Famed indigenous human rights lawyer Steven Donziger had already been under house arrest for over 800 days when he reported to prison on October 27 to begin a six-month sentence. His crime: winning the largest single pollution judgment in history, $9.5 billion, for the Cofan people of the Amazon rainforest in Ecuador.
Was the human rights hero jailed in Brazil or China? No, he was sentenced to prison in the USA.
AmazonWatch, 60 Nobel Prize winners and the bar associations of a dozen nations have called for an end to this political prosecution. And, after a two-year judicial review, the United Nations Human Rights Commission has ordered the US to release the human rights lawyer.
The Donziger case has received worldwide attention, from Britain’s Guardian to France’s Canal Plus. But in America’s papers and network news, there is silence about this officially recognized political imprisonment — except for a couple of smear pieces on Donziger in the Wall Street Journal and the New York Times.
We have written about the Donziger case elsewhere. This is about the silence of the US media lambs over this extraordinary, unprecedented human rights story. The mainstream press omerta, punctuated by a few hit jobs, shamelessly repeat the talking points of Donziger’s prosecutor, Chevron Oil Corp.
And therein lies the only conceivable source of the silence: Chevron, Donziger’s nemesis, the oil giant against whom he won the multi-billion dollar judgment to pay for the clean-up of the putrid, poisonous, mess in the Amazon.
The US press covered the UN’s demand that President Putin release dissident Alexei Navalny, but failed to report that the same panel ordered Biden to release Donziger.
America’s first-ever corporate criminal prosecution
And making the story even more significant: This is the first case in US history of a criminal prosecution by a corporation.
That Donziger has been prosecuted and imprisoned by Chevron is no metaphor. After Donziger won the judgment against Chevron in 2011 in Ecuador, the oil giant filed a racketeering suit in New York against Donziger, claiming he won the Cofan case by offering a bribe to an Ecuadoran judge.
(The Ecuadorian judge admits he never got a dime from Donziger but did take an estimated $2 million from Chevron for “expenses.”)
In the US, Chevron found a judge, former tobacco industry lawyer Lewis A. Kaplan, who denied Donziger a jury trial on Chevron’s civil racketeering claim. Kaplan found for Chevron, then ordered Donziger to pay the oil company millions of dollars for their legal fees, thereby bankrupting him.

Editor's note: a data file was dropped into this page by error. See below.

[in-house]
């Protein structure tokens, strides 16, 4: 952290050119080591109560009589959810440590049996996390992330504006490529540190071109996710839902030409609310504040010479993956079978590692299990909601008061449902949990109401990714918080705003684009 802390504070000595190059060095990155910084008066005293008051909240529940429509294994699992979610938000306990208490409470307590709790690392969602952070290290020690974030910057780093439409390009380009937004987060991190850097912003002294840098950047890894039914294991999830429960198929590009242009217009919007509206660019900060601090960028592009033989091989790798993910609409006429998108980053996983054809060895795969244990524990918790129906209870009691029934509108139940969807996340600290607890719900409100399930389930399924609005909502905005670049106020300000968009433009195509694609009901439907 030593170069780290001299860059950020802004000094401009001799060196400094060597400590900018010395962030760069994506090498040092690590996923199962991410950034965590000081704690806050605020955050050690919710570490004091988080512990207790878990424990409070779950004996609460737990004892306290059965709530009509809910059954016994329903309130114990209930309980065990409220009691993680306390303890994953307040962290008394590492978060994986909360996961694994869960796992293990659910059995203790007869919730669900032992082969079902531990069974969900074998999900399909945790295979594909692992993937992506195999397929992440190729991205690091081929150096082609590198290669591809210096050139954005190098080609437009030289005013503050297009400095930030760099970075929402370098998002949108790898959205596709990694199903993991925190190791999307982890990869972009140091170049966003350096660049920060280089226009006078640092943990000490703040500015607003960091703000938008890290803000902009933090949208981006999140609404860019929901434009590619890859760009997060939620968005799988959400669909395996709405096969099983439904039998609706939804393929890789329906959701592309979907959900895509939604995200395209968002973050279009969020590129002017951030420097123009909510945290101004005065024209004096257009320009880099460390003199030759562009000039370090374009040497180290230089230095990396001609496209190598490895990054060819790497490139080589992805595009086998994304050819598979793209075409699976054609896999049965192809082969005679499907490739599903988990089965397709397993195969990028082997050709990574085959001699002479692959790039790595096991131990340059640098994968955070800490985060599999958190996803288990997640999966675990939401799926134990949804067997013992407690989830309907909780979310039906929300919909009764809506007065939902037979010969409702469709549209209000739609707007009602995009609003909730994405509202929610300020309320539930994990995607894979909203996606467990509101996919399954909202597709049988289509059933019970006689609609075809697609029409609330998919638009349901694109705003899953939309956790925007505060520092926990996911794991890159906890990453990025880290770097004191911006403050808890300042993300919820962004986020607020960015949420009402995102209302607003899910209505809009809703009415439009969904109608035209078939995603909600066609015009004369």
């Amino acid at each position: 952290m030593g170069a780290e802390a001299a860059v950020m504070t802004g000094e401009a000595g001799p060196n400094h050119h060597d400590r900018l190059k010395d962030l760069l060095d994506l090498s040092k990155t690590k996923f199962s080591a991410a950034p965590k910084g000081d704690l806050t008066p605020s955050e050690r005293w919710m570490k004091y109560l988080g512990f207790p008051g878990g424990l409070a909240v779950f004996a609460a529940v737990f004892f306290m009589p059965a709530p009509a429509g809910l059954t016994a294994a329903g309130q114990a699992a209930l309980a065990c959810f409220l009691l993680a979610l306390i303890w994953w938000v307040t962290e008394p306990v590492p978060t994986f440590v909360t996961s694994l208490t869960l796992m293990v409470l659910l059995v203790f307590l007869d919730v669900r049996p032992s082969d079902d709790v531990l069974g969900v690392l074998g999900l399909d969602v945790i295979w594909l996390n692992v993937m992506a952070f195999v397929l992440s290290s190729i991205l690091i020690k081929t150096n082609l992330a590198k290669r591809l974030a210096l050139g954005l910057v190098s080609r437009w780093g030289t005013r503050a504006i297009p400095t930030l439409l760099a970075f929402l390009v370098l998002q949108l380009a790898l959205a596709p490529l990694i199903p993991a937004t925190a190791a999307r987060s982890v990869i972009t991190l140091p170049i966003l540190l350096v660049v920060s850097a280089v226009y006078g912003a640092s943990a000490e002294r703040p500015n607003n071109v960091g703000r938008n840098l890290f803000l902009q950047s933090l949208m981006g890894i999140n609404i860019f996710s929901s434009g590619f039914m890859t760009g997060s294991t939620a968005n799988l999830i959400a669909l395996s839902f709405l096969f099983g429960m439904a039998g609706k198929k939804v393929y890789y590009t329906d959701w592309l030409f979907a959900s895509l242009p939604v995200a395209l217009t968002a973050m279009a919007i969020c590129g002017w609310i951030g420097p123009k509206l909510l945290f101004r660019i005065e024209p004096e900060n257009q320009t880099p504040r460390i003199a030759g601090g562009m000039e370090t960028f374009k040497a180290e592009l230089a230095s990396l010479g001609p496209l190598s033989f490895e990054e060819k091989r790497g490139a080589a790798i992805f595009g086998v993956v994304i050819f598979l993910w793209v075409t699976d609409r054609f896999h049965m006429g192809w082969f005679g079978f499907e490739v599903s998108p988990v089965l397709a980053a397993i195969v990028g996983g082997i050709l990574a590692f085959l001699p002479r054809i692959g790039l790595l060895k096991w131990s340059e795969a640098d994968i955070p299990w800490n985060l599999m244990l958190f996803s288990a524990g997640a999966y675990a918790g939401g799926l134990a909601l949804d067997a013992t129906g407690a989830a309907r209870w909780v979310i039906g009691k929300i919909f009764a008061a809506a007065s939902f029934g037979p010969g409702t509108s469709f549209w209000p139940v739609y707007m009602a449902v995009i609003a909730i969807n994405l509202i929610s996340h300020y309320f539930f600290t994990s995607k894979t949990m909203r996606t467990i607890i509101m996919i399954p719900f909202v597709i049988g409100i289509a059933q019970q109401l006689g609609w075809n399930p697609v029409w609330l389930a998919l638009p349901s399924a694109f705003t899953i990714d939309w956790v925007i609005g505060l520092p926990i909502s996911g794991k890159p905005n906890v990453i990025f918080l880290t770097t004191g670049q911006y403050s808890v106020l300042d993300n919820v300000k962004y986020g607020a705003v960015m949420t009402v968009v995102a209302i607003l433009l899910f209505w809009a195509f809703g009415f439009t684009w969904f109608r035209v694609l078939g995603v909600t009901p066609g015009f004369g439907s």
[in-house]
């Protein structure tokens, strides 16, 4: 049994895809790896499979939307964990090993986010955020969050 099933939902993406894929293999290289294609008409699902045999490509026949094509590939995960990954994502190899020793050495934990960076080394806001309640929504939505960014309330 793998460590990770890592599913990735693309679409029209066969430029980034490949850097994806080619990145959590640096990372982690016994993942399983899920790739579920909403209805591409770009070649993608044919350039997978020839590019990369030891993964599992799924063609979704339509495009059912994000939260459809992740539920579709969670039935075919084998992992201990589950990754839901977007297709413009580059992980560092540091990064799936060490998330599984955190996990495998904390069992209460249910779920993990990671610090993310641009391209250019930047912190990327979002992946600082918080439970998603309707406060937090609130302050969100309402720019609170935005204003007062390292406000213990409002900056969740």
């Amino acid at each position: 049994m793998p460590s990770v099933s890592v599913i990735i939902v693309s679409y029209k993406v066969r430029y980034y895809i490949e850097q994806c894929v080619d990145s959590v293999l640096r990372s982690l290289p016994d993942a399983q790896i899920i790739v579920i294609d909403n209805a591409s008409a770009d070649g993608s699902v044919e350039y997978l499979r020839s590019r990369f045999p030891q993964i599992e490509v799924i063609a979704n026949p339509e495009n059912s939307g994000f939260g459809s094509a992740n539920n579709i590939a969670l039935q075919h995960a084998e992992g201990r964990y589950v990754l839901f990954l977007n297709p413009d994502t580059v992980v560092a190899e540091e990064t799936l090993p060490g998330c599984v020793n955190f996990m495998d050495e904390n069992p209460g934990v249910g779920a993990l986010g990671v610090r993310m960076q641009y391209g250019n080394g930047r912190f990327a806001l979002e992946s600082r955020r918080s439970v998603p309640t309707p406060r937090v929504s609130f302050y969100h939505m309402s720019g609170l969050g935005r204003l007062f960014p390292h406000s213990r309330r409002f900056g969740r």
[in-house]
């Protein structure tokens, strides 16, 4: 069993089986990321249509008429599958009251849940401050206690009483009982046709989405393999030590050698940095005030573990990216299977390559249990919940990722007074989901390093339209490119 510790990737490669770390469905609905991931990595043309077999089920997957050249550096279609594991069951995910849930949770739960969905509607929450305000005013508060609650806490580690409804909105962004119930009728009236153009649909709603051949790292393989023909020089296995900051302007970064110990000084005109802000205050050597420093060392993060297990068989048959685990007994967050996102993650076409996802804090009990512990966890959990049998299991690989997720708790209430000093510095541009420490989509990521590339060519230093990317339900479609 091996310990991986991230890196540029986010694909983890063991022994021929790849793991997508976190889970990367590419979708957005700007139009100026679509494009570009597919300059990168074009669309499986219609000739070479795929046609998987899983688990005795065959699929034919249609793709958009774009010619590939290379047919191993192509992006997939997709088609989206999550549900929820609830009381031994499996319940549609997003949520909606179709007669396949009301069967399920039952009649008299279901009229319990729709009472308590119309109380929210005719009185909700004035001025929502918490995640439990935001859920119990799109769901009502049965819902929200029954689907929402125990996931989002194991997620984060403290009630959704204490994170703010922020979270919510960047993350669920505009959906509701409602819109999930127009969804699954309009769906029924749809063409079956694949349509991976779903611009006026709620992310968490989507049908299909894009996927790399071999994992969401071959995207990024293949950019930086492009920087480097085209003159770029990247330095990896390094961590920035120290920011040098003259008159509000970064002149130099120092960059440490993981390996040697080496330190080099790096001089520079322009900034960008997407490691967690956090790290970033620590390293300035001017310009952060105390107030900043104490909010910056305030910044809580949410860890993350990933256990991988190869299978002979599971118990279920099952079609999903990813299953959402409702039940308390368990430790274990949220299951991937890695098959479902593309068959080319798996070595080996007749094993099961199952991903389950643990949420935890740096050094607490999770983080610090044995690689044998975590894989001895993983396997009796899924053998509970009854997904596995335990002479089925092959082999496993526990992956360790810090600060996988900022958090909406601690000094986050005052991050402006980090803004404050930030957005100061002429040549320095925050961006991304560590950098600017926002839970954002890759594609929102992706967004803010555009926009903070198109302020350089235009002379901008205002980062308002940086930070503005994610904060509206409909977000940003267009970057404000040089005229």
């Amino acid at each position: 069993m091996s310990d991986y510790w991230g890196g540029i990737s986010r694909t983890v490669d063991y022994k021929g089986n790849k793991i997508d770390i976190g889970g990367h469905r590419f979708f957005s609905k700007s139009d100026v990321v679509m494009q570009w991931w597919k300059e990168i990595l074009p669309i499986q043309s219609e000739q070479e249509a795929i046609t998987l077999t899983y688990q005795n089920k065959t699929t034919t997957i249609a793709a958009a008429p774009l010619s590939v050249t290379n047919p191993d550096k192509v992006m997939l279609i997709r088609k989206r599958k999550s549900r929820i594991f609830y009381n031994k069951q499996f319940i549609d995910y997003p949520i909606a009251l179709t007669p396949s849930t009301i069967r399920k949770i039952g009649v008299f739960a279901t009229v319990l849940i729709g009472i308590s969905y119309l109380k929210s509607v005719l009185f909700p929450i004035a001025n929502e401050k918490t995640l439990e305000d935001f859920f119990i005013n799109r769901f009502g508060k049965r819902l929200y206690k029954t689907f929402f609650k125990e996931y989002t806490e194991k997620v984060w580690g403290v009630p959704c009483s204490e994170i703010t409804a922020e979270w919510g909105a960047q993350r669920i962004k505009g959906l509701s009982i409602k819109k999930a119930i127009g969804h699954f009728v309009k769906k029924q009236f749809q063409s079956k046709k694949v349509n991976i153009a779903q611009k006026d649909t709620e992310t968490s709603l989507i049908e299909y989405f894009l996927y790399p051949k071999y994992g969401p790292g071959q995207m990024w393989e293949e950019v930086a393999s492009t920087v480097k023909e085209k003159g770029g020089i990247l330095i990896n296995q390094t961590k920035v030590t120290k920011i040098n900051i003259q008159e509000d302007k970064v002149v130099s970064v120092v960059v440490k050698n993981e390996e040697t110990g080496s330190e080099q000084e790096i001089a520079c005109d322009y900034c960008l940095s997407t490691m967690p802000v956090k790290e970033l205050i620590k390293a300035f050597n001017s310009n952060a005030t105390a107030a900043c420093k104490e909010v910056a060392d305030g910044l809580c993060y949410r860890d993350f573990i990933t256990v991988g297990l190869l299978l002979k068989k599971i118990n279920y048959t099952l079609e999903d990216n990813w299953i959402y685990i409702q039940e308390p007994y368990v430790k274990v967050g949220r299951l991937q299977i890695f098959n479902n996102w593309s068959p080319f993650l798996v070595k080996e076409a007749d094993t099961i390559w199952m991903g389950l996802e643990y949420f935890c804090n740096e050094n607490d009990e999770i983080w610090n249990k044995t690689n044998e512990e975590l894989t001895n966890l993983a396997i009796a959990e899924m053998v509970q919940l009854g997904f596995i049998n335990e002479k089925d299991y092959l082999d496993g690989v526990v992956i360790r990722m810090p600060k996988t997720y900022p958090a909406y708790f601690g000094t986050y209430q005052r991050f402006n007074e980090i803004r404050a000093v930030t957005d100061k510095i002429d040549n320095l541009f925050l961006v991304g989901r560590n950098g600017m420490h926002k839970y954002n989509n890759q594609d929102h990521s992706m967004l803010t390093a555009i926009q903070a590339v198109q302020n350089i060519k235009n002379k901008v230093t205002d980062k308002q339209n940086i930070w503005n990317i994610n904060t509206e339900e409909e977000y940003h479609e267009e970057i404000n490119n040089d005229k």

When the judge ordered Donziger to turn over his personal computer to Chevron — the company claimed Donziger was was hiding funds — Donziger asked for an unbiased expert to protect confidential information about his clients.
For Donziger’s temerity, the judge charged him with criminal contempt and placed Donziger under house arrest — an unprecedented punishment for an attorney.
It gets worse: when the Justice Department failed to prosecute Donziger, the judge hired, at public expense, a private lawyer to prosecute Donziger. And still worse: the attorney worked for a firm that that represented Chevron!
Once again, Donziger, despite facing jail time, was denied a jury trial.
This should have drawn media coverage if only because of the unheard of nature of the legal proceedings; never before in US history had a corporation been allowed to criminally prosecute its own accuser.
Yet….crickets. This story is perfect for PBS Newshour, but there was …nada. Could that be because the national sponsor of the PBS Newshour has been Chevron Oil? Where was MSNBC? NBC? Nada. Bloomberg dismissed Donziger as a “TikTok hero.”
There was one primetime in-depth story — on The Daily Show on Comedy Central.
Just after Donziger entered Danbury Federal Prison last week to begin a six-month sentence, the New York Times ran a hit job on him by Joe Nocera. The Times smarmily pitches the majesty of the US judicial system against Donziger supporters AOC and other liberal stars. You can hear the sneer: